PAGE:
ACI’s 6th Annual Gasification Summit, taking place on 15-16 March 2017 in Helsinki, Finland. The conference will comprise two days of formal presentations, interactive roundtable discussions and excellent networking opportunities. The event will be providing an ideal setting to convene with your peers to discuss both current operational & future planned gasification plants, end product markets, potential barriers & support policies as well as project economics & finance.

    Agenda Committee:
    • Thomas von Kossak, Shell
    • Alison Kerester, The Gasification And Syngas Technologies Council
    • Juhani Isaksson, Valmet
    • Reinhard Rauch, Bioenergy 2020+
    • Christiaan Van Der Meijden, Biomass Energy Engineering
    • Chris Higman, Higman Consulting GmbH
    • Silvio Arienti, Amec Foster Wheeler
    • Berend Vreugdenhil, ‎Innovation Manager Gasification, ECN
    Site Visit:

    Exclusive Lahti Energy’s Kymijärvi II power plant Site Visit – Tuesday 14th March 2017

    During the afternoon of 14th of March 2017 up to 40 conference attendees will receive a unique opportunity to visit Lahti Energy’s Kymijärvi II power plant. Kymijärvi II is the world’s first gasification plant that utilizes solid recovered fuel (SRF). At the 160 MW plant, waste-derived fuel is gasified, the gas is cooled down and cleaned, and the clean gas is then burned in the boiler.

    There is no extra charge to attend the site visit, but spaces are limited and allocated on a first come first served basis. Please register your attendance for the site visit when booking for the conference.
  • Green conversion of municipal solid wastes into fuels and chemicals

    Matsakas L, Gao Q, Jansson S, Rova U, Christakopoulos P. 2017. Green conversion of municipal solid wastes into fuels and chemicals. Electronic Journal of Biotechnology. 26:69-83, March
  • International Conference on Renewable Resources & Biorefineries, Wroclaw, Poland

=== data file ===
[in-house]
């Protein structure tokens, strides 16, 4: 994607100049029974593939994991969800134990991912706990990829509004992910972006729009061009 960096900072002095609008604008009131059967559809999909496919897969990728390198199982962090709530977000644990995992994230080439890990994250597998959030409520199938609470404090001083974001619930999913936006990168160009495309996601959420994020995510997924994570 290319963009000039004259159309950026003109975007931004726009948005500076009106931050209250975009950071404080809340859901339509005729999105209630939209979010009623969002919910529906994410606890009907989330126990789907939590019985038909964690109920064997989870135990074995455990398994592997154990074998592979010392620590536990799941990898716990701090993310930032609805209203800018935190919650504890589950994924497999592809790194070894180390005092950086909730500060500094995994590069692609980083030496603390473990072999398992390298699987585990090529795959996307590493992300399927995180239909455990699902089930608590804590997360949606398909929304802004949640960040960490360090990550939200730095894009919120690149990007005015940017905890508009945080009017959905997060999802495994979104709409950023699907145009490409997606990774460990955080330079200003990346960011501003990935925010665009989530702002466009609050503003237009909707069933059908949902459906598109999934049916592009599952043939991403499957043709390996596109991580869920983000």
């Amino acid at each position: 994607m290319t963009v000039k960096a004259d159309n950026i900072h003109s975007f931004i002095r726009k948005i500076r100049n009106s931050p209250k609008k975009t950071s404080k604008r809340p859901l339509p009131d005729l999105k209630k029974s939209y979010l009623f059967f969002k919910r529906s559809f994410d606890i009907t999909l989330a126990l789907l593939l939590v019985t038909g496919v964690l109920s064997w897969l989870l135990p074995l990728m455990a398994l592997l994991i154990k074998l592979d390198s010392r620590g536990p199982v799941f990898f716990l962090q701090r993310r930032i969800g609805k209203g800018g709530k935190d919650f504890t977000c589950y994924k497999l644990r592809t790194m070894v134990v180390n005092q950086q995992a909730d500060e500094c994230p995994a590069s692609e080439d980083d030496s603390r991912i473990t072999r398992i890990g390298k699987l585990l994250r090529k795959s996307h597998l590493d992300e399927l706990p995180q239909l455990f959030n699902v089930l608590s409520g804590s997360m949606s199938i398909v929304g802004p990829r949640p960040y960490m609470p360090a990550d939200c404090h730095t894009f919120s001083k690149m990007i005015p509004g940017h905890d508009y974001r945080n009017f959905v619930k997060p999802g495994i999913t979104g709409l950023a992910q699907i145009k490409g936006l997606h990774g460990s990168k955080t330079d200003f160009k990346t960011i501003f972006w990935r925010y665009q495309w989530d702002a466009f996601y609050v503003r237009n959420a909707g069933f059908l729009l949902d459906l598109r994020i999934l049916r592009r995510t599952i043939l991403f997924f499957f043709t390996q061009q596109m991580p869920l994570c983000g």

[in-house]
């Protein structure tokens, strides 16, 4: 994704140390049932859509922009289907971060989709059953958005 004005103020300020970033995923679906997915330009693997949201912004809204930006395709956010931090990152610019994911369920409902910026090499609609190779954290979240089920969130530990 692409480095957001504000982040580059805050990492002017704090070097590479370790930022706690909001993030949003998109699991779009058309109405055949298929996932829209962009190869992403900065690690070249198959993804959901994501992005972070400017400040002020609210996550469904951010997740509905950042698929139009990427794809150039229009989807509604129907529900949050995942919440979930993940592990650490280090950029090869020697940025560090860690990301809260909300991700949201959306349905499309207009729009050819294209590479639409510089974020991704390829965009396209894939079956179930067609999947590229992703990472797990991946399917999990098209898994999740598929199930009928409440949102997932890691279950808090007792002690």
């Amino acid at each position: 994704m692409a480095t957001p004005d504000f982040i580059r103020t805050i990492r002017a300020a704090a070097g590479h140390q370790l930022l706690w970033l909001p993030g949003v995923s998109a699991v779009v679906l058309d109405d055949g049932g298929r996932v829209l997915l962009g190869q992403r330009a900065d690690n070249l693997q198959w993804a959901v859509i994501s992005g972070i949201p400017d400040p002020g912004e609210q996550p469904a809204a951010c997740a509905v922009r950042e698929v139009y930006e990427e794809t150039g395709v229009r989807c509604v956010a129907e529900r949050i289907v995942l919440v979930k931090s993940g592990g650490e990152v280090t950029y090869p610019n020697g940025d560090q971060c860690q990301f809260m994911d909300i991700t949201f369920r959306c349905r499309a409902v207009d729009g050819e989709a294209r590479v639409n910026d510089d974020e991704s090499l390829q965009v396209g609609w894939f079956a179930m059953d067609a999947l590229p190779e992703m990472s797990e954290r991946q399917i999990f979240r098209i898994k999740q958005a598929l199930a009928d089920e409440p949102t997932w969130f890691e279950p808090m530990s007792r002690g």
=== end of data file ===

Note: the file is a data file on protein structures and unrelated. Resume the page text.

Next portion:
13th International Conference on Renewable Resources & Biorefineries
  • Problem-solving Studies on Biomass Gasification, Waste Water Treatment Enabled by VR Grants

    gallery thumbnailsBio4Energy researchers won funds for water treatment projects. Photo by courtesy of FDP.Bio4Energy researchers have won funds for carrying out scientific studies on reducing soot formation in biomass gasification for making biofuels, as well as two projects on water purification in developing countries. The prestigious Swedish Research Council(VR) announced a number of decisions on research funding this week, with the grants to Bio4Energy's researchers corresponding to the 'Natural and Engineering Sciences' and 'Development Research' categories. Bio4Energy PIs This email address is being protected from spambots. You need JavaScript enabled to view it., This email address is being protected from spambots. You need JavaScript enabled to view it. and This email address is being protected from spambots. You need JavaScript enabled to view it. were the three happy recipients.

    "It's very good. I would like to develop better [biomass] gasification technology", said Umeki who is an associate professor at the Luleå University of Technology (LTU) in northern Sweden, who received funding for the project Chemical Interaction of Closely Located Reactive Particles in Gas Flow.

    "We are going to develop tools to optimise gasifiers in industrial scale conditions and a new model that will assimilate [or mimic] the gasification process" more adequately than current models, he explained.
  • Projects on Next Generation Bio-based Materials, Processes to Start Next Month

    VR grants 21117Bio4Energy researchers will kick off three new projects next month designed, respectively, to make carbonised lignin materials, and chemicals from carbon dioxide and electricity, as well as to create knowledge on nutrient interactions with heavy metal content in biomass ash used as fertilizer.

    This week, the prestigious Swedish Research Councilannounced its decision fund them, along with 322 other top-of-the-line fundamental research projects nationally, on the back of its annual call for proposals on Science and Technology.